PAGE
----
Life is neither black nor white, and impossible to put into boxes,although there are many times that we try desperately to contain it. With that in mind, I find myself living an extended sabbatical from teaching yoga/meditation/healthy lifestyles, yet putting all that I have learned and practiced into apparent reality. It is said that we only teach to learn for ourselves. I am happier, stronger and all around healthier than I have ever been. I am not actively involved in marketing products that have enhanced my health, yet I continue to take and endorse them; you will find them advertised on this site. I am no longer in the business of consulting folks on breast care, yet I am an email away from answering any questions you may have on the topic. I have been a student of life for all of my existence only to discover that I know very little, and hear an echo of this in Rumi:
“Yesterday I was clever, so I wanted to change the world.
Today I am wise, so I am changing myself.”
insofar as credentials go, the main discipline for study in my life, beyond teaching, has been that of the science of yoga and meditation in the Western Himalayas of India for 15 years under the guidance of Swami Shyam. There, I earned a degree in meditation and advanced yoga sciences that included in-depth work with yogic philosophy in its original Sanskrit texts.
T.S.Elliot wrote in Little Gidding
“We shall not cease from exploration
And the end of all our exploring
Will be to arrive where we started
And know the place for the first time.”
This place now for me, is home - the place of the above revelation and the physical place of St. John’s. The elemental nature of things so clearly on display and so alike to the place whence I budded in England. I am at home here.
In 2011, after the second time around of full cancer treatments, and feeling an enormous sense of transformation, I was asked to elaborate on what I meant by ‘ morphing into a new manifestation’?
This is a very interesting inquiry into the process of transformation. I have always been intrigued by that moment of change – why in just that moment does the dyke open and waters run? Patanjali Yog Darshan (the handbook for yogis) tells us that it happens when everything needed to effect that change is supplied to the original state. The caterpillar will morph into the butterfly when all necessary conditions are met.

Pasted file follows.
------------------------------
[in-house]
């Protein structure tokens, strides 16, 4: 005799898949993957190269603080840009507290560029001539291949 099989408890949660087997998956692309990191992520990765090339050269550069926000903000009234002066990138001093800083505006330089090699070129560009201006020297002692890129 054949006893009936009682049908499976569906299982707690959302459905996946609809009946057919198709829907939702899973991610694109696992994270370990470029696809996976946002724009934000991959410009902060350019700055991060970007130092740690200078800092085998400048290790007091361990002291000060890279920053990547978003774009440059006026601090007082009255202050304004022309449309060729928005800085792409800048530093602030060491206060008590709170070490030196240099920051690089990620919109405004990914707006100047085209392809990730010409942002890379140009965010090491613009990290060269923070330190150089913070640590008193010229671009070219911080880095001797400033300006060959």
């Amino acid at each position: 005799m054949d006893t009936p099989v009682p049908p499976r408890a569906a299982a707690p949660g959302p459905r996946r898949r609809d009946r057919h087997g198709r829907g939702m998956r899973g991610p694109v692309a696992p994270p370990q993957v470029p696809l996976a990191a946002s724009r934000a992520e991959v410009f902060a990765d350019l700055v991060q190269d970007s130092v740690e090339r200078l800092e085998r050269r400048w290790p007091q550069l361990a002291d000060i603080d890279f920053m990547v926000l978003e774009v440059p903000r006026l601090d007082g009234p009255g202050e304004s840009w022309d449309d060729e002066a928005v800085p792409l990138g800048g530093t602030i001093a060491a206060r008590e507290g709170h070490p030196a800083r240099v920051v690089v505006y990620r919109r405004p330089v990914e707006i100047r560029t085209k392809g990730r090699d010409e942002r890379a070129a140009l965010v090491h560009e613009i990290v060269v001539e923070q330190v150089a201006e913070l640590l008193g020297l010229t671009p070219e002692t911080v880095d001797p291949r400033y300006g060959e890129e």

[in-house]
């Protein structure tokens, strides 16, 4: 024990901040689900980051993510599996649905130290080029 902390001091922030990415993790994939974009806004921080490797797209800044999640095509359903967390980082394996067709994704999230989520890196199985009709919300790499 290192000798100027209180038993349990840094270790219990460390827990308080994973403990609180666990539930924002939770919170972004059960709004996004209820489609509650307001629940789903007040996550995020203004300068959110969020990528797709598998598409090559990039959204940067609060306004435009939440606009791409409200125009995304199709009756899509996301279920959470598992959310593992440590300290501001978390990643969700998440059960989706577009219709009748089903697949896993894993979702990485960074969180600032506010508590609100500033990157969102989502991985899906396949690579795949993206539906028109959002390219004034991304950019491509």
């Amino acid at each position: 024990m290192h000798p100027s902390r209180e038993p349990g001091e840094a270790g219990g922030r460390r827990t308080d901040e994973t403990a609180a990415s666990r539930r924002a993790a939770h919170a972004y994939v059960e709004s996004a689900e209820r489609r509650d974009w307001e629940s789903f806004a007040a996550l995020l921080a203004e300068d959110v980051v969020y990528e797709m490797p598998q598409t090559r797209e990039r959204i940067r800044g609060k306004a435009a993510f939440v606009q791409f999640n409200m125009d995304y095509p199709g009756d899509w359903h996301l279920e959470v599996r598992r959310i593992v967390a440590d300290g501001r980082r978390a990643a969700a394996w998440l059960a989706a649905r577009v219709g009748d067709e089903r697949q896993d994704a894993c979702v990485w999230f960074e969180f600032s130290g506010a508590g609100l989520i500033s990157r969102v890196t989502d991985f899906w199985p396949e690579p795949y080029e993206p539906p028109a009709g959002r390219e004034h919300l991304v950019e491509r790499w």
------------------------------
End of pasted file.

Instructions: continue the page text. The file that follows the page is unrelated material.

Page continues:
Prior to that emergence of new life, the caterpillar spends time inside its chrysalis - a period of transition.
As I undergo these allopathic healing treatments, I recognize I am in a time of transition; by nature it is one of uncertainty.
This uncertainty, scary at times as it may be, is actually a very important and essential part of our growth and evolution. It is a temporary stage – important to recognize that point and allow that these spaces of discomfort, confusion and fear are actually setting the stage for a new clarity and wisdom to emerge.
One characteristic of this uncertainty is that we have very little clue as to what kind of butterfly we will become – what if it is a moth? We are no longer in apparent control, we rest on very shaky ground desperately searching for something to hold on to. And this is where the discipline of practice enters the picture. In a recent earthquake, I instantly ran for the doorframe – that drill was in my head. Mind you, once there I realized I could actually go outside into the open. In the same way, our daily practices of awareness, whatever they be, from a morning sun-salutation to daily meditation, from chi-gung to moment to moment loving kindness, they give us that something to rest in until we see that we can leap off the cliff and we will fly.
At heart this expansion process is mysterious; this is a good thing. We rarely can believe the wonders that lie in store upon awakening.
“Ring the bells that still can ring
Forget your perfect offering
There is a crack in everything
That's how the light gets in.”
When I am
Among the Trees
by Mary Oliver
When I am among the trees,
especially the willows and the honey locust,
equally the beech, the oaks and the pines,
they give off such hints of gladness.
I would almost say that they save me, and daily.
I am so distant from the hope of myself,
in which I have goodness, and discernment,
and never hurry through the world
but walk slowly, and bow often.
Around me the trees stir in their leaves
and call out, "Stay awhile."
The light flows from their branches.
And they call again, "It's simple," they say,
"and you too have come
into the world to do this, to go easy, to be filled
with light, and to shine."